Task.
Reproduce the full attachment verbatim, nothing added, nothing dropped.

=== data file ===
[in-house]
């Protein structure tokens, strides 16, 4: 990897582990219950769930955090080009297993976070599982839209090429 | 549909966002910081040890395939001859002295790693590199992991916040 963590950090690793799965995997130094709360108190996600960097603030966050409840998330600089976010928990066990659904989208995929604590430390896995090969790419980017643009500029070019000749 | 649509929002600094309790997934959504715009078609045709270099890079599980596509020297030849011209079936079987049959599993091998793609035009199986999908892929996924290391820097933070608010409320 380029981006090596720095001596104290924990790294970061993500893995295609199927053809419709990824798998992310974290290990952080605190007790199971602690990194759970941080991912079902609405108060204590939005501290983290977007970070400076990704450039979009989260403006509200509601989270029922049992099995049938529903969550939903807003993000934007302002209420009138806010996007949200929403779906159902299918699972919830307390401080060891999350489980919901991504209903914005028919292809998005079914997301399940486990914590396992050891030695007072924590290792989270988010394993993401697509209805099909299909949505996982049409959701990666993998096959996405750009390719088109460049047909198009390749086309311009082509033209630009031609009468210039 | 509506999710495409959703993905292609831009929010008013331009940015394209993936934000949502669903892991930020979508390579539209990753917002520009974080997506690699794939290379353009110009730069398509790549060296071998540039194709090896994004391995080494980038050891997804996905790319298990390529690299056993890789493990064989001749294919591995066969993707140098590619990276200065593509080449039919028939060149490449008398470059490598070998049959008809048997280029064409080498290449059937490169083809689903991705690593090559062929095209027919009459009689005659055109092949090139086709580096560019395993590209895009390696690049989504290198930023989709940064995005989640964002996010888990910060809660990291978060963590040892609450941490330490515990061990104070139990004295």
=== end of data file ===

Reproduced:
[in-house]
């Protein structure tokens, strides 16, 4: 990897582990219950769930955090080009297993976070599982839209090429 | 549909966002910081040890395939001859002295790693590199992991916040 963590950090690793799965995997130094709360108190996600960097603030966050409840998330600089976010928990066990659904989208995929604590430390896995090969790419980017643009500029070019000749 | 649509929002600094309790997934959504715009078609045709270099890079599980596509020297030849011209079936079987049959599993091998793609035009199986999908892929996924290391820097933070608010409320 380029981006090596720095001596104290924990790294970061993500893995295609199927053809419709990824798998992310974290290990952080605190007790199971602690990194759970941080991912079902609405108060204590939005501290983290977007970070400076990704450039979009989260403006509200509601989270029922049992099995049938529903969550939903807003993000934007302002209420009138806010996007949200929403779906159902299918699972919830307390401080060891999350489980919901991504209903914005028919292809998005079914997301399940486990914590396992050891030695007072924590290792989270988010394993993401697509209805099909299909949505996982049409959701990666993998096959996405750009390719088109460049047909198009390749086309311009082509033209630009031609009468210039 | 509506999710495409959703993905292609831009929010008013331009940015394209993936934000949502669903892991930020979508390579539209990753917002520009974080997506690699794939290379353009110009730069398509790549060296071998540039194709090896994004391995080494980038050891997804996905790319298990390529690299056993890789493990064989001749294919591995066969993707140098590619990276200065593509080449039919028939060149490449008398470059490598070998049959008809048997280029064409080498290449059937490169083809689903991705690593090559062929095209027919009459009689005659055109092949090139086709580096560019395993590209895009390696690049989504290198930023989709940064995005989640964002996010888990910060809660990291978060963590040892609450941490330490515990061990104070139990004295």